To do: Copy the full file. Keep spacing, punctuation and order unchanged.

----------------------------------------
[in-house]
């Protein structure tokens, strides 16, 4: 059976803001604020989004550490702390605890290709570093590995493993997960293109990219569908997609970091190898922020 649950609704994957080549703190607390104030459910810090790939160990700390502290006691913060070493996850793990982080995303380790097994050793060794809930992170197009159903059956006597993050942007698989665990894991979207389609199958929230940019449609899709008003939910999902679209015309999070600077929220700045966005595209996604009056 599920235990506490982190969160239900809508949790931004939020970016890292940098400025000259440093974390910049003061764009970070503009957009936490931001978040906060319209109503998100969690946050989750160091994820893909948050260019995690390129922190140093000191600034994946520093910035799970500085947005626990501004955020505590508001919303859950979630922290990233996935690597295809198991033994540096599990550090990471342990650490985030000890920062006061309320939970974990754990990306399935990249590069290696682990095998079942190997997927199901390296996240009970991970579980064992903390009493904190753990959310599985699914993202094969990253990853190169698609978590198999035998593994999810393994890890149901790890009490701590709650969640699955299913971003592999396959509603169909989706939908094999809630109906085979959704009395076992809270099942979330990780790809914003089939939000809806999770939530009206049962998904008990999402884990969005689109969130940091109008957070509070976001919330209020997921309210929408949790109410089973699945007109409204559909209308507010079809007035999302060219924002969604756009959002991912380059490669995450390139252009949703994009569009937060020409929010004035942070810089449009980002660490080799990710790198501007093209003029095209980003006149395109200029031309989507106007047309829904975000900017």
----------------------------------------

[in-house]
């Protein structure tokens, strides 16, 4: 059976803001604020989004550490702390605890290709570093590995493993997960293109990219569908997609970091190898922020 649950609704994957080549703190607390104030459910810090790939160990700390502290006691913060070493996850793990982080995303380790097994050793060794809930992170197009159903059956006597993050942007698989665990894991979207389609199958929230940019449609899709008003939910999902679209015309999070600077929220700045966005595209996604009056 599920235990506490982190969160239900809508949790931004939020970016890292940098400025000259440093974390910049003061764009970070503009957009936490931001978040906060319209109503998100969690946050989750160091994820893909948050260019995690390129922190140093000191600034994946520093910035799970500085947005626990501004955020505590508001919303859950979630922290990233996935690597295809198991033994540096599990550090990471342990650490985030000890920062006061309320939970974990754990990306399935990249590069290696682990095998079942190997997927199901390296996240009970991970579980064992903390009493904190753990959310599985699914993202094969990253990853190169698609978590198999035998593994999810393994890890149901790890009490701590709650969640699955299913971003592999396959509603169909989706939908094999809630109906085979959704009395076992809270099942979330990780790809914003089939939000809806999770939530009206049962998904008990999402884990969005689109969130940091109008957070509070976001919330209020997921309210929408949790109410089973699945007109409204559909209308507010079809007035999302060219924002969604756009959002991912380059490669995450390139252009949703994009569009937060020409929010004035942070810089449009980002660490080799990710790198501007093209003029095209980003006149395109200029031309989507106007047309829904975000900017």